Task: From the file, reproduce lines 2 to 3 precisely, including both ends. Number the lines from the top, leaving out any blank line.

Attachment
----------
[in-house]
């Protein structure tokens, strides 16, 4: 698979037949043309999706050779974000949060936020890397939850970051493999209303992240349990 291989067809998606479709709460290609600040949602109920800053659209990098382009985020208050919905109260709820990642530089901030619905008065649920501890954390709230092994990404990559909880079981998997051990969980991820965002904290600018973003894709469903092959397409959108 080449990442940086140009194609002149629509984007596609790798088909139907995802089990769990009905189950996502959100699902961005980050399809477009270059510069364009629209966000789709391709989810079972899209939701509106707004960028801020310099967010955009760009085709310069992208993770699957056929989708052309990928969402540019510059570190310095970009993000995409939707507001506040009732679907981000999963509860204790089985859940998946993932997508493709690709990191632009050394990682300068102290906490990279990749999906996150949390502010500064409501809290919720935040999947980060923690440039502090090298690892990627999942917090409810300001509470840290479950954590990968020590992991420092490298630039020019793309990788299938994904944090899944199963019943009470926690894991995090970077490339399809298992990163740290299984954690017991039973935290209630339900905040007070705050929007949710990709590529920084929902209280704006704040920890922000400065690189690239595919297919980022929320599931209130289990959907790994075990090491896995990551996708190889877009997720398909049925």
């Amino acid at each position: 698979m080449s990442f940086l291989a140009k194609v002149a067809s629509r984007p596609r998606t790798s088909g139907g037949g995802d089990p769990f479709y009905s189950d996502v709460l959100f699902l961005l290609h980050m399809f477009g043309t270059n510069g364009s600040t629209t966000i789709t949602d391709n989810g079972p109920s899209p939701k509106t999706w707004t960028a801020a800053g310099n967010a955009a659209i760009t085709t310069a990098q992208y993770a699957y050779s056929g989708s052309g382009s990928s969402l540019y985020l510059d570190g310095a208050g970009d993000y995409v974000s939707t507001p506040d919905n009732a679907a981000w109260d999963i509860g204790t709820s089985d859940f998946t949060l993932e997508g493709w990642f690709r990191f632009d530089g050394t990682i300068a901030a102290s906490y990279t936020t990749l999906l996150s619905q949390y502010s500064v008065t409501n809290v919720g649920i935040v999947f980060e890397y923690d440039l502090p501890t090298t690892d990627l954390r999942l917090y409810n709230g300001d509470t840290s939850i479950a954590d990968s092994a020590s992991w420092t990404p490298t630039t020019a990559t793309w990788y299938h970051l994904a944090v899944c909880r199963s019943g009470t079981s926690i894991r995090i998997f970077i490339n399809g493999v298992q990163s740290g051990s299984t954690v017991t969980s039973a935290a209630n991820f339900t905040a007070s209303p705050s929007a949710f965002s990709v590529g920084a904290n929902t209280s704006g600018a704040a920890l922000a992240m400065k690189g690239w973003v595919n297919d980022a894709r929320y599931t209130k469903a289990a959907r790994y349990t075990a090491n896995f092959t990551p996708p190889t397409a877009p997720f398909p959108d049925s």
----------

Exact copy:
């Protein structure tokens, strides 16, 4: 698979037949043309999706050779974000949060936020890397939850970051493999209303992240349990 291989067809998606479709709460290609600040949602109920800053659209990098382009985020208050919905109260709820990642530089901030619905008065649920501890954390709230092994990404990559909880079981998997051990969980991820965002904290600018973003894709469903092959397409959108 080449990442940086140009194609002149629509984007596609790798088909139907995802089990769990009905189950996502959100699902961005980050399809477009270059510069364009629209966000789709391709989810079972899209939701509106707004960028801020310099967010955009760009085709310069992208993770699957056929989708052309990928969402540019510059570190310095970009993000995409939707507001506040009732679907981000999963509860204790089985859940998946993932997508493709690709990191632009050394990682300068102290906490990279990749999906996150949390502010500064409501809290919720935040999947980060923690440039502090090298690892990627999942917090409810300001509470840290479950954590990968020590992991420092490298630039020019793309990788299938994904944090899944199963019943009470926690894991995090970077490339399809298992990163740290299984954690017991039973935290209630339900905040007070705050929007949710990709590529920084929902209280704006704040920890922000400065690189690239595919297919980022929320599931209130289990959907790994075990090491896995990551996708190889877009997720398909049925």
């Amino acid at each position: 698979m080449s990442f940086l291989a140009k194609v002149a067809s629509r984007p596609r998606t790798s088909g139907g037949g995802d089990p769990f479709y009905s189950d996502v709460l959100f699902l961005l290609h980050m399809f477009g043309t270059n510069g364009s600040t629209t966000i789709t949602d391709n989810g079972p109920s899209p939701k509106t999706w707004t960028a801020a800053g310099n967010a955009a659209i760009t085709t310069a990098q992208y993770a699957y050779s056929g989708s052309g382009s990928s969402l540019y985020l510059d570190g310095a208050g970009d993000y995409v974000s939707t507001p506040d919905n009732a679907a981000w109260d999963i509860g204790t709820s089985d859940f998946t949060l993932e997508g493709w990642f690709r990191f632009d530089g050394t990682i300068a901030a102290s906490y990279t936020t990749l999906l996150s619905q949390y502010s500064v008065t409501n809290v919720g649920i935040v999947f980060e890397y923690d440039l502090p501890t090298t690892d990627l954390r999942l917090y409810n709230g300001d509470t840290s939850i479950a954590d990968s092994a020590s992991w420092t990404p490298t630039t020019a990559t793309w990788y299938h970051l994904a944090v899944c909880r199963s019943g009470t079981s926690i894991r995090i998997f970077i490339n399809g493999v298992q990163s740290g051990s299984t954690v017991t969980s039973a935290a209630n991820f339900t905040a007070s209303p705050s929007a949710f965002s990709v590529g920084a904290n929902t209280s704006g600018a704040a920890l922000a992240m400065k690189g690239w973003v595919n297919d980022a894709r929320y599931t209130k469903a289990a959907r790994y349990t075990a090491n896995f092959t990551p996708p190889t397409a877009p997720f398909p959108d049925s």